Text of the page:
Herbst argued during his presentation that official trial results may be understating the benefits of immunotherapies by using the wrong endpoints to evaluate their efficacy. Treatments that work on substantially less than half of all trial patients rarely produce huge improvements in median results, yet those same treatments can greatly increase long-term survival rates, if they provide the durable benefits that immunotherapy seems to offer. Trials may also be understating patient response rates, Herbst said, by failing to detect some instances of “pseudoprogression,” when tumors grow larger even though treatment is working.

Successful immunotherapy can initially induce tumor growth in many patients, Herbst said, perhaps because of an inflow of lymphocytes. The new therapies that Herbst discussed all work by making it harder for tumors to escape attack from the T cells of the body’s immune system. T cells are covered with receptors that help them distinguish normal cells from foreign invaders. Among the most important of those is programmed death receptor 1 (PD-1).

When T cells encounter normal human cells, PD-1 binds with the programmed death receptor-ligand 1 (PD-L1) that’s expressed on the outside of healthy human cells, and that connection signals the T cell to stand down. When T cells encounter cells that lack PD-L1, they attack those cells and call other T cells for backup. Two agents currently in development targeting PD-L1 are MPDL3280A and MEDI4736.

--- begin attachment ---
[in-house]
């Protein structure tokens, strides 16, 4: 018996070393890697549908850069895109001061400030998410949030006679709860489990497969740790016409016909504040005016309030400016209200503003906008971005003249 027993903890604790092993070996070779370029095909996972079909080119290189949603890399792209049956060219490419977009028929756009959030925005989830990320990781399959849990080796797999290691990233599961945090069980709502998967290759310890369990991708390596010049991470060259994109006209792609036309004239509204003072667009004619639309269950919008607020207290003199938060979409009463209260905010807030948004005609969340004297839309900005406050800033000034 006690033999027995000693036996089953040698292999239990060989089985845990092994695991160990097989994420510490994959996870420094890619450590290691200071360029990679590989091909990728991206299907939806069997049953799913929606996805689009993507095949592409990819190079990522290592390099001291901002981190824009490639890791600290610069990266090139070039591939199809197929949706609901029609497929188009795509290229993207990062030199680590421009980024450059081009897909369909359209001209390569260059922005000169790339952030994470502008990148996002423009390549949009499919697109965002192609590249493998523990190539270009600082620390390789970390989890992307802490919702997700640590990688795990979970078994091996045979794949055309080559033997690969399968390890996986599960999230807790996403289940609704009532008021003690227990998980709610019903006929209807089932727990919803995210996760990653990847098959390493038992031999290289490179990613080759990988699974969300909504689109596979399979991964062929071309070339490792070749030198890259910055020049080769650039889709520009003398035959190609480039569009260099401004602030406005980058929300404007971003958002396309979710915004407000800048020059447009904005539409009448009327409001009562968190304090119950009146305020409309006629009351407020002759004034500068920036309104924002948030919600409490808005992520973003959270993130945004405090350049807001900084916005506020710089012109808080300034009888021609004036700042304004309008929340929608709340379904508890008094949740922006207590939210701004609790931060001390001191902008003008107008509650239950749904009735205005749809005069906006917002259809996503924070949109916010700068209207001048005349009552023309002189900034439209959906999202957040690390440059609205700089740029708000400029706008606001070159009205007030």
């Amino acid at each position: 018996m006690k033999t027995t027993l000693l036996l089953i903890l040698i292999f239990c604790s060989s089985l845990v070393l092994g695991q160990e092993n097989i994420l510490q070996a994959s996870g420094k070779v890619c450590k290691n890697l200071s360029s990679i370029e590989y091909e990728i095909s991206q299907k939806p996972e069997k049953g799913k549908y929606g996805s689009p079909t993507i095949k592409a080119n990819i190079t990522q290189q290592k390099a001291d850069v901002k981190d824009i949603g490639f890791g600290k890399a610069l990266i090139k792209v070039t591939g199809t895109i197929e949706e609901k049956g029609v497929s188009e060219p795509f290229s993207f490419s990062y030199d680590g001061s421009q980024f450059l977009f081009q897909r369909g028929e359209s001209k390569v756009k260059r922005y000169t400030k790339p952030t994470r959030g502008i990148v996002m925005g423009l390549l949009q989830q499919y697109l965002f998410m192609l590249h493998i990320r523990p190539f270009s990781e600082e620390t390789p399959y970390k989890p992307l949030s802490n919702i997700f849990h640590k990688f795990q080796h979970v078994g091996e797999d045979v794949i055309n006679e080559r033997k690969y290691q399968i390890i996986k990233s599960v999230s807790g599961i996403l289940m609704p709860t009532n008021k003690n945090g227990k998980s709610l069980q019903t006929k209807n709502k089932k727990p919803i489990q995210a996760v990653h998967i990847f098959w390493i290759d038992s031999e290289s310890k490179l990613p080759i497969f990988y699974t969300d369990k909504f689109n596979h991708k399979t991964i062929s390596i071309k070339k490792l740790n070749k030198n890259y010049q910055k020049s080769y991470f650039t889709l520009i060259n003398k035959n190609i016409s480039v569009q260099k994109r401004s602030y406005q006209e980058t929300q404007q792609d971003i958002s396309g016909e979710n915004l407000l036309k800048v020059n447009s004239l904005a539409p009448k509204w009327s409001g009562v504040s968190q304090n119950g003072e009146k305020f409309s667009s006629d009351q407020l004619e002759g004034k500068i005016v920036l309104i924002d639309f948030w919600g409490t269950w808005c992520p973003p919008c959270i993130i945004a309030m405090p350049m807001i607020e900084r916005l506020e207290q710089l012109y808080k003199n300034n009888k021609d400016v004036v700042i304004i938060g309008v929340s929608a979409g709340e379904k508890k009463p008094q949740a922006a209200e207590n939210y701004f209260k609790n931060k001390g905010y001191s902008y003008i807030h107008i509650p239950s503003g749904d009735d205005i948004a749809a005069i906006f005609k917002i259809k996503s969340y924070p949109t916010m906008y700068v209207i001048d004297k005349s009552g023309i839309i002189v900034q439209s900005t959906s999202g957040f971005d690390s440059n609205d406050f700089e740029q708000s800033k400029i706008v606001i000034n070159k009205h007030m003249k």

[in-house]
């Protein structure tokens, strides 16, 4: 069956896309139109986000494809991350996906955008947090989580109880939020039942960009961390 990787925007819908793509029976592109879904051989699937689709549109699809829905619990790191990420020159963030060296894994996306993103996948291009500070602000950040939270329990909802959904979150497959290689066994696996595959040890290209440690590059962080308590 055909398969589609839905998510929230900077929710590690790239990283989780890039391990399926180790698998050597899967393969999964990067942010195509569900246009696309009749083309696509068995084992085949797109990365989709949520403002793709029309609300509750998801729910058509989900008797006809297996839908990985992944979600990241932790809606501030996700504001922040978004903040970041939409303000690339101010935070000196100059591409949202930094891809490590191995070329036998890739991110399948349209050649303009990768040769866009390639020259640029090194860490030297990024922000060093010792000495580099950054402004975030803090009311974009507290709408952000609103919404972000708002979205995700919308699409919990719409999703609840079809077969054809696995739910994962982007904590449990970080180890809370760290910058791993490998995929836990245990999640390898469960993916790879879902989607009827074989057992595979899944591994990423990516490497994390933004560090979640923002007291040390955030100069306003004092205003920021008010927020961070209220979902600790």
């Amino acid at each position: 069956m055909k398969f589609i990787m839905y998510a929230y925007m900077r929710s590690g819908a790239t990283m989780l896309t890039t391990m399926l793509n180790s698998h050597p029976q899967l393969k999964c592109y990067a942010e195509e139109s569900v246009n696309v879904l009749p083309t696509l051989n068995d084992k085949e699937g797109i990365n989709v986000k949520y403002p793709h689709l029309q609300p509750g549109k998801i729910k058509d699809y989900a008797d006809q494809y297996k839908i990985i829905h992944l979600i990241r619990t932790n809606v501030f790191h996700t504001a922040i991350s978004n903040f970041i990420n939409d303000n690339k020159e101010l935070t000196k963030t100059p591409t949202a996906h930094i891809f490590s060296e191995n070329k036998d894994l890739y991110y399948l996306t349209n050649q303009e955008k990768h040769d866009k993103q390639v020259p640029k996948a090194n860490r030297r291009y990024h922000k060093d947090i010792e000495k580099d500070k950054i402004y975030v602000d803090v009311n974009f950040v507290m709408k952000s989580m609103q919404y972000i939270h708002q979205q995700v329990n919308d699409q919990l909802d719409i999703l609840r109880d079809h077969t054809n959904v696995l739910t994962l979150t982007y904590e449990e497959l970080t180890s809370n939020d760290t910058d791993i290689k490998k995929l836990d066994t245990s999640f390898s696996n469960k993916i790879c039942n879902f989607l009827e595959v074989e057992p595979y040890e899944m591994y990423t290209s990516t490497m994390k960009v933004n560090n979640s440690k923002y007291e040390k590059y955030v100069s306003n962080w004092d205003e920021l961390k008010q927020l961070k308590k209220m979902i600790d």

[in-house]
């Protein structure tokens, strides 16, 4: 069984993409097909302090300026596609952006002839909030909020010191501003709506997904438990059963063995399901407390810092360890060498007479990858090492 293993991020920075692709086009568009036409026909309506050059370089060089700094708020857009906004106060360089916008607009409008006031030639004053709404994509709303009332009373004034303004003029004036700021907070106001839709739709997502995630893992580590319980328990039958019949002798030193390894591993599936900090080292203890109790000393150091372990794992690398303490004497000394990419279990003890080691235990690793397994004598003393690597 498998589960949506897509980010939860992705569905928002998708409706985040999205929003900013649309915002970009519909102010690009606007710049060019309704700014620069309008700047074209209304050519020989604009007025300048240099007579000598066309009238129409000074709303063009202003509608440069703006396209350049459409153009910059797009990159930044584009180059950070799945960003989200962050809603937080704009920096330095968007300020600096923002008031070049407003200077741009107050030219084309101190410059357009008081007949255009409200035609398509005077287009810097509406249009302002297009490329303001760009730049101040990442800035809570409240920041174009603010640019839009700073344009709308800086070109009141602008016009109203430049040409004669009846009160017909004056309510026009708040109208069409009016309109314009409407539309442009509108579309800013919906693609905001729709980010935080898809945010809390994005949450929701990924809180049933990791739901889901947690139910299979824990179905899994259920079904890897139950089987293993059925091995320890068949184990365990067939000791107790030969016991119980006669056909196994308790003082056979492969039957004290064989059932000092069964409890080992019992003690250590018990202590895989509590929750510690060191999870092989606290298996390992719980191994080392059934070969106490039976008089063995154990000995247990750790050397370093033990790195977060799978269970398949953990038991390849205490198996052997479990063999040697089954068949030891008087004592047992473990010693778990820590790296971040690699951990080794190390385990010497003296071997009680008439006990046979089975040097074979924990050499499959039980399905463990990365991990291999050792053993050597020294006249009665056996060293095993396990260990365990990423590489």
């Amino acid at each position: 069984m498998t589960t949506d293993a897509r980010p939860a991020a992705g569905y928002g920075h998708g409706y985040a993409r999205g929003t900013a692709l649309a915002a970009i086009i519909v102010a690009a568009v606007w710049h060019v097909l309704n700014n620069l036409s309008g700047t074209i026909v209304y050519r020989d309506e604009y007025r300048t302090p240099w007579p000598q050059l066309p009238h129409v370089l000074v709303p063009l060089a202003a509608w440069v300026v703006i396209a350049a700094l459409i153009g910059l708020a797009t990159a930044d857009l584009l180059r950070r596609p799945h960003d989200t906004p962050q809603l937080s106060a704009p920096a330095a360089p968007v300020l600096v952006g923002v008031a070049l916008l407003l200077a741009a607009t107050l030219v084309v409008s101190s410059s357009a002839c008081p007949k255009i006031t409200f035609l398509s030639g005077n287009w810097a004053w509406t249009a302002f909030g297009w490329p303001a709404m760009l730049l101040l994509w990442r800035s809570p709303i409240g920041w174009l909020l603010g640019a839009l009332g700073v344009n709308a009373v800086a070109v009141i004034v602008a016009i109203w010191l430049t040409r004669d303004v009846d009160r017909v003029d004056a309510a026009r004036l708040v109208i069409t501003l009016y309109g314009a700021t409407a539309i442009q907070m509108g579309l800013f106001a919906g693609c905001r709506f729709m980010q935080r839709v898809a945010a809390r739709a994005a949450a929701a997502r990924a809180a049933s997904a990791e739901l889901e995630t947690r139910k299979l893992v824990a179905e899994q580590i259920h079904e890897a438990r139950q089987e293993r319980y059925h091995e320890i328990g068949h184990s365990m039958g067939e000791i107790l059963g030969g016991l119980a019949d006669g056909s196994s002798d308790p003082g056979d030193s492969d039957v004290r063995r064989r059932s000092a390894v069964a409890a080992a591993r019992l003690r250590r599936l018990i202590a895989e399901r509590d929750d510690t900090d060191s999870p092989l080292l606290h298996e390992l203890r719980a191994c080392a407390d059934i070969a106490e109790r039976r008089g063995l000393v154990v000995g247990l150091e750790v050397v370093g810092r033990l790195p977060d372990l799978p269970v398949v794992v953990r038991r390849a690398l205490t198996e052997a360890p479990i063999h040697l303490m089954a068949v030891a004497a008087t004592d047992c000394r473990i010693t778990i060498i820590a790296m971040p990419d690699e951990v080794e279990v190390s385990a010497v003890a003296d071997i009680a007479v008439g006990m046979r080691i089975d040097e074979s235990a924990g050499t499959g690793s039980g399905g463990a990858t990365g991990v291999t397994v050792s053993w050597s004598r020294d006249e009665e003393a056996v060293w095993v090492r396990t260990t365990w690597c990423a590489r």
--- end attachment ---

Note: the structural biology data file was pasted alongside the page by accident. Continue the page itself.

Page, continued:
Many tumors evade that immune response, Herbst said, because they express PD-L1 and thus convince T cells to accept them as normal. Both nivolumab and Keytruda are anti-PD-1 antibodies that encourage the immune system to attack cancer by preventing receptors on T cells from binding with ligands on tumors.

Other experimental treatments work on tumors rather than T cells, blocking the ligands to prevent them from binding with the PD-1 on the T cells. This slightly different approach to producing immune system response has also produced very encouraging results in early-stage trials against lung cancer and other tumor types.

Trials of both types of compound show that patients whose tumors express large amounts of PD-L1 are several times more likely to respond than those whose tumors appear to express little or none of ligand on their surfaces. Their responses also tend to last longer. That said, predicting who will benefit from which treatment remains an inexact science. Fewer than half of all people with high ligand expression respond to any given treatment, and as many as 10 percent of all people with little detectable ligand expression respond to some treatment.

Herbst briefly discussed ongoing efforts at his lab and others to develop additional screening methods that will predict response with even greater accuracy. “The good news is that, although there is certainly some benefit overlap, the trials suggest that different treatments probably benefit different patient populations with different tumor biologies,” said Herbst, who is particularly happy to report that immunotherapy benefits many people with tumors that will not respond to any therapy targeted at particular genetic mutations.